The Minnesota T-Wolves: where “T” stands for “Treadmill”


With the re-signing of Nikola Pekovic to a 5-year, $60 million contract this week, the Minnesota Timberwolves secure their intentions to fight for a first round playoff appearance for the next several years. A big three of Kevin Love, Ricky Rubio and Pekovic could mean just enough wins to be a perennial 7th or 8th seed in the Western Conference.

I am a fan of Pek. He is an old-school, no-nonsense bruiser in the paint who for good measure occasionally runs over smaller opponents like a mack truck. He has a decent jumphook, can finish through contact, and is a reliable free throw shooter (75% for his career). On the other side of the ball, he has a decent understanding of team defense, moves relatively well for his size defending the pick-and-roll and can occasionally use his mass to ward off opponents from entering the lane, but by NBA standards he is a sub-par athlete who offers minimal rim protection. At $12 million a year he will be a little overpaid – particularly if he continues to be troubled by nagging injuries – but so are most useful NBA centers.

Meanwhile, Love appeared on the precipice of superstardom in 2011/12 when he posted averages of 26 points and 13 rebounds per game and scored an iconic walk-off game winner versus the Clippers on his way to making the All-NBA second team. He then raised eyebrows by complaining about his supporting cast and new 4-year $62 million contract with the ink still drying on the paperwork, and subsequently broke his hand doing knuckle push-ups and missed most of last season.

Love has missed 104 games to assorted injuries over the last four years and is yet to make the postseason in his five-year career; in fact, he is yet to lead the Wolves to even a .400 record. He is one of the weaker defenders at his position; he does not cover up for Pek’s lack of athleticism and shot blocking, and according to Kirk Goldsberry’s analytics study is the fifth worst interior defender in the league, giving up 52% on opponent shots on shots within five feet of the basket. With all this in mind, one has to question Love’s ability to both stay healthy and lead a winning team.

Perhaps the biggest key for the T-Wolves is Ricky Rubio, who has already been earmarked for a max contract when he becomes eligible for an extension in 2015. Should Rubio become the elite point guard many believe he has the potential to be, Minnesota’s ceiling rises dramatically. That will not happen, it says here. Certainly, he is an excellent, exciting passer with an innate ability to see the floor and sense a passing lane before it reveals itself. But he cannot shoot. He shot 36% his rookie year… and 36% again last year. And unlike Rajon Rondo, who is a similar non-threat as a jump shooter, the less athletic Rubio is not much of a threat driving to the basket either.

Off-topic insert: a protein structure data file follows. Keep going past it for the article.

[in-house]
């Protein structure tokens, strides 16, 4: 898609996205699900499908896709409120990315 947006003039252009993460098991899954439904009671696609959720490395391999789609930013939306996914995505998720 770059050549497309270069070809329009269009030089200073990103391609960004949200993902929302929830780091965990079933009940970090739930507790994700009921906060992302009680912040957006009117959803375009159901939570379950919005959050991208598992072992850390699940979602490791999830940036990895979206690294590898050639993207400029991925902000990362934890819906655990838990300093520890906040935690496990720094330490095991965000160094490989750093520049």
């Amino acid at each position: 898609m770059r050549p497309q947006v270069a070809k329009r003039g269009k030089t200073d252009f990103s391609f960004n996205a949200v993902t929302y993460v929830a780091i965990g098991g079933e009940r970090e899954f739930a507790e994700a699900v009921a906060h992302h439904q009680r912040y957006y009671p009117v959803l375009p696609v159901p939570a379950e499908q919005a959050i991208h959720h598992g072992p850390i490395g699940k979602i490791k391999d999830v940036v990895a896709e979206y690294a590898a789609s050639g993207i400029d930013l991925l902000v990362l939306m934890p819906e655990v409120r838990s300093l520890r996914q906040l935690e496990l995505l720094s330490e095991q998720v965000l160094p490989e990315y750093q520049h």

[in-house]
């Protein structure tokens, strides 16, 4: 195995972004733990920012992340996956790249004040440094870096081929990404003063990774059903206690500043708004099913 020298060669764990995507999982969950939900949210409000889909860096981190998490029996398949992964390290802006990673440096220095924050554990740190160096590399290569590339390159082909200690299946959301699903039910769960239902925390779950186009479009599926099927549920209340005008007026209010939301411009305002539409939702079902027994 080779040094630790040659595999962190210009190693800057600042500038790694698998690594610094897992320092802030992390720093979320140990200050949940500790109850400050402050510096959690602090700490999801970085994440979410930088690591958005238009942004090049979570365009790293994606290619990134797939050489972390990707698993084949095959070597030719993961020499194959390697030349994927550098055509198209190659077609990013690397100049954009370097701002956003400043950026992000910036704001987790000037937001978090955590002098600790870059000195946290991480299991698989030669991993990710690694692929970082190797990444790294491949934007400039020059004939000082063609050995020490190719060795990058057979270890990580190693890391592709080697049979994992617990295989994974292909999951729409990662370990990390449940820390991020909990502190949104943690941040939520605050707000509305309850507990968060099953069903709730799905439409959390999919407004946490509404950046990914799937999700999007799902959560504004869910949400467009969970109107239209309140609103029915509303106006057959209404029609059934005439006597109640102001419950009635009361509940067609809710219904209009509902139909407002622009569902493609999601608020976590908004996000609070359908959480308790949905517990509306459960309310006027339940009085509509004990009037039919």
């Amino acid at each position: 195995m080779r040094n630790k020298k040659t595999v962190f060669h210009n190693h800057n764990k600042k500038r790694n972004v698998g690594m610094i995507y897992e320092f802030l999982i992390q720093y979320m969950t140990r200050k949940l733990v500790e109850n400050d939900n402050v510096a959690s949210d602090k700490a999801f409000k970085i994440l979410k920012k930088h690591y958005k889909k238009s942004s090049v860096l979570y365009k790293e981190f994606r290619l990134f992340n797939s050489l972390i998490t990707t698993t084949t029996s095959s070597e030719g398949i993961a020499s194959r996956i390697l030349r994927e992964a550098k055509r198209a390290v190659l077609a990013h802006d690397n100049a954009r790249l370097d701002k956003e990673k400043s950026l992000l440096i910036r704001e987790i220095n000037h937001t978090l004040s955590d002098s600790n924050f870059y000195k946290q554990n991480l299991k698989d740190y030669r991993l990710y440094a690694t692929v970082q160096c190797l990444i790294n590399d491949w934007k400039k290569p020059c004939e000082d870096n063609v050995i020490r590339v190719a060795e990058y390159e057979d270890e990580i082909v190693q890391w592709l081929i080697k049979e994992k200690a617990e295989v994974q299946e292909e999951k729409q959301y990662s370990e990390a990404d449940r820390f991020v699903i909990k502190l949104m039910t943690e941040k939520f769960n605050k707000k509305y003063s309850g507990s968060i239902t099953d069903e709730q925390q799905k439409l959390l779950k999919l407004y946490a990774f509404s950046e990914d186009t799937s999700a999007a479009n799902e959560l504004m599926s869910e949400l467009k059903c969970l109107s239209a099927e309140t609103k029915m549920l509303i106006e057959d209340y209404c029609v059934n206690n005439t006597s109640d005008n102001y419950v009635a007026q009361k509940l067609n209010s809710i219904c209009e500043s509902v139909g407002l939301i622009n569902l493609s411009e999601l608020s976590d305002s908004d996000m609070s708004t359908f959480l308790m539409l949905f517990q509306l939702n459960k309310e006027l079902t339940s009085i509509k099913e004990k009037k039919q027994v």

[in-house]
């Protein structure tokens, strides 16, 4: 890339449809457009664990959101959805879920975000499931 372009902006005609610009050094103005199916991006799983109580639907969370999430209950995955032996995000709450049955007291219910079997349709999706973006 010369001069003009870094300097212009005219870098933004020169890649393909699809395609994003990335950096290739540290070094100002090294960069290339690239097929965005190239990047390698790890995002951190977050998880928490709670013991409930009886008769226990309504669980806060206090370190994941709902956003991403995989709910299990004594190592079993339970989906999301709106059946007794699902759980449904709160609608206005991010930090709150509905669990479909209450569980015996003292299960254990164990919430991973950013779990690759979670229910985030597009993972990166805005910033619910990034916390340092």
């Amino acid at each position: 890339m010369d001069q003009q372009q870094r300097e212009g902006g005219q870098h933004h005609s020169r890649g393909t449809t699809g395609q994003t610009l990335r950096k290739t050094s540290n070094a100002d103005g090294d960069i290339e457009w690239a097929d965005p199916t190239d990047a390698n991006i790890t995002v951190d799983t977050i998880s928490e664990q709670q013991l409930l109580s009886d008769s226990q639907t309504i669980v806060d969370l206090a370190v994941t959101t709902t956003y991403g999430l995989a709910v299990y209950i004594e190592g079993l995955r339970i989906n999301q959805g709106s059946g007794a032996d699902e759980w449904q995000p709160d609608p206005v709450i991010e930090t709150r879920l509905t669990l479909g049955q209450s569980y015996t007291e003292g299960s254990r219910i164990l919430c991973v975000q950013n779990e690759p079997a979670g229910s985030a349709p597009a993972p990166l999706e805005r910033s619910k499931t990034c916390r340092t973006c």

Jason (formerly “Ason”) Kidd is the go-to example of a prominent poor-shooting point guard turned outside shooting threat, but he also may be the only example. And his was a transformation that took 15 years to transpire. Regardless, Rubio will never be in Kidd’s league as a player; Kidd was already a 17-point, 10-assist, 7-rebound guy at age 22 in his second year whereas Rubio was 10, 7 and 4.


Rubio will do well to crack a top-10 active point guard list any time soon, with Rondo, Chris Paul, Tony Parker, Russell Westbrook, Derrick Rose, Kyrie Irving, Deron Williams, John Wall, Steph Curry, Damian Lillard, Ty Lawson, Jrue Holiday and Mike Conley all currently sitting firmly ahead of him.

Meanwhile, Kevin Martin and Corey Brewer are solid free agent pickups – the former a one-dimensional but efficient complimentary scorer and the latter an athletic wing defender who can shoot the corner three if nothing else. Together they may just about cover for the loss of Andrei Kirilenko, who was the Wolves’ greatest defender and most versatile all-round player by some margin last season. Rick Adelman, we should note, is a good coach who tends to get the most out of his team offensively and will be praying for a clean bill of health for his big three – Love, Rubio and Pekovic have combined to miss 164 games over the last two seasons alone.

Even if injury-free though, what do you get if this trio are your core and you are salary-capped out moving forward? You get a “treadmill” team that will be in the playoff mix every year but will likely not win more than a couple of games in a first round series, much less contend for the title.

There is nothing categorically wrong with being a treadmill team. Contending for a title is not a realistic goal for a team in a small, cold, undesirable market without years of smart roster management and a little bit of luck. So much for that – the T-Wolves picked Jonny Flynn 6th, Wesley Johnson 4th, and Derrick Williams 2nd in consecutive recent drafts. (How’s unemployment treating you, David Khan?)

After years of losing, at some point you have to win some games to remain viable as a franchise. A trip to the postseason would be a welcome change for the fans in Minny, who have not witnessed playoff basketball since 2003/04. This group, for all their limitations, will be fun to root for. Pek is a character, Rubio is a highlight waiting to happen, and a healthy and motivated Love is liable to put up a 20/20 game on any given night.

Making the playoffs would be an achievement this season in a particularly loaded West, though I prefer the Lakers’ chances and believe the Wolves will be battling it out with Brian Shaw’s Nuggets for the 8th seed and the right to lose to the Thunder or Spurs in Round 1 – and doing it all over again the next year. Ladies and gentlemen: your Minnesota Treadmill-Wolves.


One thought on “The Minnesota T-Wolves: where “T” stands for “Treadmill”

  1. Pingback: Who should win the NBA draft lottery? | NBA Observer

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